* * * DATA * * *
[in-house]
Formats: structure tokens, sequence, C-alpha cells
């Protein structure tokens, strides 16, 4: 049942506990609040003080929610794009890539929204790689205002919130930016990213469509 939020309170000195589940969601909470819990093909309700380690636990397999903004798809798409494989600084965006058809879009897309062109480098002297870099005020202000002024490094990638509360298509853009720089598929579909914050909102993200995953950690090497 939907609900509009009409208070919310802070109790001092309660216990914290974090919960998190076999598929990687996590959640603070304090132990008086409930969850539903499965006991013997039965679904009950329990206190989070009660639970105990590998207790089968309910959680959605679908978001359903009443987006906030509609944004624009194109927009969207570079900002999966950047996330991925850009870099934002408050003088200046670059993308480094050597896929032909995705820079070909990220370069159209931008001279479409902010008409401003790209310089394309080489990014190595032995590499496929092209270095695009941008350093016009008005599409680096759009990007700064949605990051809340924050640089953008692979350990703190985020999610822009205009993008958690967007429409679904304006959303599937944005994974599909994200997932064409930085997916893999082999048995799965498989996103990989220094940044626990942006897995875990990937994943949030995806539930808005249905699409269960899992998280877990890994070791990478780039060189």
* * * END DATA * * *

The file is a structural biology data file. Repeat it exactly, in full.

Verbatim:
[in-house]
Formats: structure tokens, sequence, C-alpha cells
């Protein structure tokens, strides 16, 4: 049942506990609040003080929610794009890539929204790689205002919130930016990213469509 939020309170000195589940969601909470819990093909309700380690636990397999903004798809798409494989600084965006058809879009897309062109480098002297870099005020202000002024490094990638509360298509853009720089598929579909914050909102993200995953950690090497 939907609900509009009409208070919310802070109790001092309660216990914290974090919960998190076999598929990687996590959640603070304090132990008086409930969850539903499965006991013997039965679904009950329990206190989070009660639970105990590998207790089968309910959680959605679908978001359903009443987006906030509609944004624009194109927009969207570079900002999966950047996330991925850009870099934002408050003088200046670059993308480094050597896929032909995705820079070909990220370069159209931008001279479409902010008409401003790209310089394309080489990014190595032995590499496929092209270095695009941008350093016009008005599409680096759009990007700064949605990051809340924050640089953008692979350990703190985020999610822009205009993008958690967007429409679904304006959303599937944005994974599909994200997932064409930085997916893999082999048995799965498989996103990989220094940044626990942006897995875990990937994943949030995806539930808005249905699409269960899992998280877990890994070791990478780039060189």